July 23, 2013 § Leave a comment
July 14, 2013 § 4 Comments
When I first saw The Virgin Suicides in the theater in 1999, the title felt like a mislead. Lux loosing her virginity in the third act seemed to make calling this ‘the virgin suicides’ no longer true. Along with a long time fascination with Sofia Coppola, it was the title that had lured me to the film. I had been studying women in the classical world at the time in college and was entranced by the vestal virgins, the Delphic oracles. The ancient world would take young virgin girls and put them in a sequestered space, protect them from the outside world while also imprisoning them. They believed these virgin girls to have a special power that came from their purity, an idea that still exists today. It’s a way of thinking that has birthed much shaming of women when they become sexual, the idea that there is power in virginity. However, this film shows these isolated girls taking this supposed power into their own hands through the most selfish of acts, suicide.
The Lisbon sisters are a group clearly set apart from the world around them. Even before they are physically put under lock-down in their family home, the unit of the four surviving sisters is like a multi-armed, multi-legged, multi-headed creature, whose boundaries are clearly defined and uncrossable. The male narrators’ viewpoint of them is that of outsiders, desperate to be absorbed into this isolation, to understand the power this bond between the girls has created. They describe the sisters as “oddly shaped emptiness mapped by what surrounded them.”
When I began to think more about this issue I had with the title versus the events that unfold in the film, I found myself pondering the shot of Kirsten Dunst alone on the football field after having lost her virginity to Trip Fontaine. She lays prone, eyes closed, the early dawn light making her skin pale and lifeless. This is her spiritual death. From this point on, Lux is a lifeless wraith, existing rather than living. Her spirit, so bright before that point, is extinguished. Though all her sisters go into death as virgins, their deaths involve this reoccurring theme – death by the insertion into a yonic symbol.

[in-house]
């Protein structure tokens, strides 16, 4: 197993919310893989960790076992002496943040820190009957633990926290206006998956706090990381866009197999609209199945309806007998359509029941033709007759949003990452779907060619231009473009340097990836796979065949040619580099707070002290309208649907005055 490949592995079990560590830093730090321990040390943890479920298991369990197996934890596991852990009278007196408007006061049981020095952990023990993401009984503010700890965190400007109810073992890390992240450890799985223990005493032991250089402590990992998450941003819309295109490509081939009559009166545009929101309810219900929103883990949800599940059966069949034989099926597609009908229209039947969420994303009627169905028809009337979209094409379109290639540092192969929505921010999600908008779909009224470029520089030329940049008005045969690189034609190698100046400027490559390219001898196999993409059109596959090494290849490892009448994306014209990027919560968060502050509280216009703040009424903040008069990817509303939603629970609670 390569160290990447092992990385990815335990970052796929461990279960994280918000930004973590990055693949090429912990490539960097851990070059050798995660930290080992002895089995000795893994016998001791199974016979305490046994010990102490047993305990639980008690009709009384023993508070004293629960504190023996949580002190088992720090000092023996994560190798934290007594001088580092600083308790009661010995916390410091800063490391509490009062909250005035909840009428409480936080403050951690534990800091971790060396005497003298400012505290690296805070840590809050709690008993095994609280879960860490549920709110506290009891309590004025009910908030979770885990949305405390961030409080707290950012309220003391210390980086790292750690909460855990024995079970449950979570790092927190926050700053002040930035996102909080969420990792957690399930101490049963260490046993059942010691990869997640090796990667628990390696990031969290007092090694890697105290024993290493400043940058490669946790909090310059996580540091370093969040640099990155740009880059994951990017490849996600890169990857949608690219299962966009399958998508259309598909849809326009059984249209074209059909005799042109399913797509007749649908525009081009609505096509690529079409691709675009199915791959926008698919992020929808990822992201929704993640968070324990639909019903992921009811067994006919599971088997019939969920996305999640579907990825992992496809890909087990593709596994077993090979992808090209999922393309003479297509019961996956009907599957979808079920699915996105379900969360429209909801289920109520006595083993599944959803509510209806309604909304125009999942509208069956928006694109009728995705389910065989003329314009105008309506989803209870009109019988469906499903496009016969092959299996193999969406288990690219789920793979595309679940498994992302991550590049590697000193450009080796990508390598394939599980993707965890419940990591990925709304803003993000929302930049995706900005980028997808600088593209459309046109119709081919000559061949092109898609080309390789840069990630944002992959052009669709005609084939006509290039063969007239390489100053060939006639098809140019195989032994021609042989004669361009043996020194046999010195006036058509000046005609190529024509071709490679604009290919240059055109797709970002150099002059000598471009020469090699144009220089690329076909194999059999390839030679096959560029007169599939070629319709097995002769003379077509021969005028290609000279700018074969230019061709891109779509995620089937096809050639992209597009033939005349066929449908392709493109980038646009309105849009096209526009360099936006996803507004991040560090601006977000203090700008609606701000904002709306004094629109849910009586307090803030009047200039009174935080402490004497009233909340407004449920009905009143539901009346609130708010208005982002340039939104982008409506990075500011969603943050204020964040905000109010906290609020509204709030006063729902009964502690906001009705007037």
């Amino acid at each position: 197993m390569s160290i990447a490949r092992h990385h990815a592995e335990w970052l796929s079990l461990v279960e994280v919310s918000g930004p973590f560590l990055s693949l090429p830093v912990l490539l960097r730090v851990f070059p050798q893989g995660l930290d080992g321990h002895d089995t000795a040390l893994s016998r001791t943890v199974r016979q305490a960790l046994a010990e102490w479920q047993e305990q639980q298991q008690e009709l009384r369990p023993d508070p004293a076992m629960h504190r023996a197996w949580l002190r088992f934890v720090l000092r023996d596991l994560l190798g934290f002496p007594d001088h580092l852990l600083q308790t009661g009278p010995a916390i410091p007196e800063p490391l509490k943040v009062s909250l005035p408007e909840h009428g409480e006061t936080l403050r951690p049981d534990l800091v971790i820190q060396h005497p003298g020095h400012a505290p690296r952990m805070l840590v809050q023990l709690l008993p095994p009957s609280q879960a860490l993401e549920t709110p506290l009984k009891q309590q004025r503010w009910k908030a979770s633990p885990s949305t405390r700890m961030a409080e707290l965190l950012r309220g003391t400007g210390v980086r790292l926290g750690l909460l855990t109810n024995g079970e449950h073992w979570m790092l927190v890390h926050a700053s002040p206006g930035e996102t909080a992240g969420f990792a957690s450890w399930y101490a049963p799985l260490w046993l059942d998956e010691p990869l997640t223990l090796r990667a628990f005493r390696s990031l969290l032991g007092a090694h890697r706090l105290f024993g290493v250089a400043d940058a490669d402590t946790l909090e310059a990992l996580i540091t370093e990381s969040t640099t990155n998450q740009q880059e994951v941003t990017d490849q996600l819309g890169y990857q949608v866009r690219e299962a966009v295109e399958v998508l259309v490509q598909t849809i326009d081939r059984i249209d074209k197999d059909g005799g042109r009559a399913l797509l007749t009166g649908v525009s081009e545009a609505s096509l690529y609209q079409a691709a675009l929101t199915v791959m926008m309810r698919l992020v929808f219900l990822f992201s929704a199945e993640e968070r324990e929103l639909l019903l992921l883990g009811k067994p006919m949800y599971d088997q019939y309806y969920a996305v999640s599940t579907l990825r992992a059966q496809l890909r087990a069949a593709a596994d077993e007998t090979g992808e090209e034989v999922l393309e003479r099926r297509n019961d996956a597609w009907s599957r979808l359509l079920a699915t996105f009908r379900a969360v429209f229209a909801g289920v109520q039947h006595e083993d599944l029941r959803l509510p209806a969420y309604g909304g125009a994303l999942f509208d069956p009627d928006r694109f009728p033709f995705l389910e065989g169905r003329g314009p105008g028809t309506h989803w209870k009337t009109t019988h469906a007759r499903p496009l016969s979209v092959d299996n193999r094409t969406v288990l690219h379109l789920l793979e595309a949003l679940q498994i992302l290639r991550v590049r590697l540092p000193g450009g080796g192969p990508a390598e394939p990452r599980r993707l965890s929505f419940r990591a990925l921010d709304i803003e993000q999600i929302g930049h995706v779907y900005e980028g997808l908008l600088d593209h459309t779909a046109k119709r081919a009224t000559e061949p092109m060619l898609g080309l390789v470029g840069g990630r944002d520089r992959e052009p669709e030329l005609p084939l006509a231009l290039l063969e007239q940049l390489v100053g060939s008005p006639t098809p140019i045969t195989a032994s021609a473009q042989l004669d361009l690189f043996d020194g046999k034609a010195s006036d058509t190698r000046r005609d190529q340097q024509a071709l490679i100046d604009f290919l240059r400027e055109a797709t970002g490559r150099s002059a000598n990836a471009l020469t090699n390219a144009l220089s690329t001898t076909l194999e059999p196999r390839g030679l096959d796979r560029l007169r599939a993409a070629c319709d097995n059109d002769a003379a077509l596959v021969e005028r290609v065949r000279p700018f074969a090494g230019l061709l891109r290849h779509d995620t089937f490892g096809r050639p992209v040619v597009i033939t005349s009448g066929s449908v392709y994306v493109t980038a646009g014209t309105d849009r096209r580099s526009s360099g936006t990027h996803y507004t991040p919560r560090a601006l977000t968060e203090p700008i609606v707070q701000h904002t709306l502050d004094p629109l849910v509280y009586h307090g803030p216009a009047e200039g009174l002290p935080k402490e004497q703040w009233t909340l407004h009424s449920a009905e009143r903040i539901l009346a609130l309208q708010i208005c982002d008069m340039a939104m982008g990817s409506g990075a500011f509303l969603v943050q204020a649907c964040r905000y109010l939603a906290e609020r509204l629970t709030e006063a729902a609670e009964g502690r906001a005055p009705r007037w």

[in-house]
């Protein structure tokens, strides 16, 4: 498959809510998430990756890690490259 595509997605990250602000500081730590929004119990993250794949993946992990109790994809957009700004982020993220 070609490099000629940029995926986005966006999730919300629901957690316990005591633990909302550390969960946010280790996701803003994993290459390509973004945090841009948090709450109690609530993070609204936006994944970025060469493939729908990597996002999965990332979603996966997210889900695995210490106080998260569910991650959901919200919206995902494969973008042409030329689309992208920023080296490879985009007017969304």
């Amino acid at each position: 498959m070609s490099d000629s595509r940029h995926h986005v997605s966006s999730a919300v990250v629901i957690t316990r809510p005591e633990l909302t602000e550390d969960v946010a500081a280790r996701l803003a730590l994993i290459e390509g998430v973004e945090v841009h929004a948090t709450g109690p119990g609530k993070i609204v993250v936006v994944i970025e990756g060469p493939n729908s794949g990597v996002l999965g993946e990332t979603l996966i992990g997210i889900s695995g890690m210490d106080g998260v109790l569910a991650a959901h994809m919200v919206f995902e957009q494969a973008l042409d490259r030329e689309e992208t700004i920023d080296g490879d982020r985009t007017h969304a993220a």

The death that precedes Lux’s spiritual one is Cecilia. This is the most visually obvious of this ‘death of virginity’ symbolism. She is literally pierced, her life taken by the violent thrust of the phallic fence point into her midsection. The visual of her body, Christ-like in her father’s arms, with the iron fence staking her is one of the film’s most visually arresting. When I saw the film in the theater, the audience responded with audible gasps.
The deaths of her four sisters at the end of the film each have some kind of insertion symbolism. Bonnie (who is discovered as one of the male characters is describing his sexual desire for the sisters) puts her head through the noose of a rope while Mary is upstairs, putting her head into the oven and Therese is taking sleeping pills. Though looser in the visual, the head into the noose, the head into an oven, the pills into a mouth, these three acts involve the insertion into a yonic symbol. The thrust of the head, the tightening of the rope and the swallowing of the pills are the symbolic deaths of their virginity, done by their own hands. This self empowered hold of their fates is a final desperate act, the only means of escape, making the pure no longer holy. As the male narrator says, the outrageousness of a human being thinking only of herself.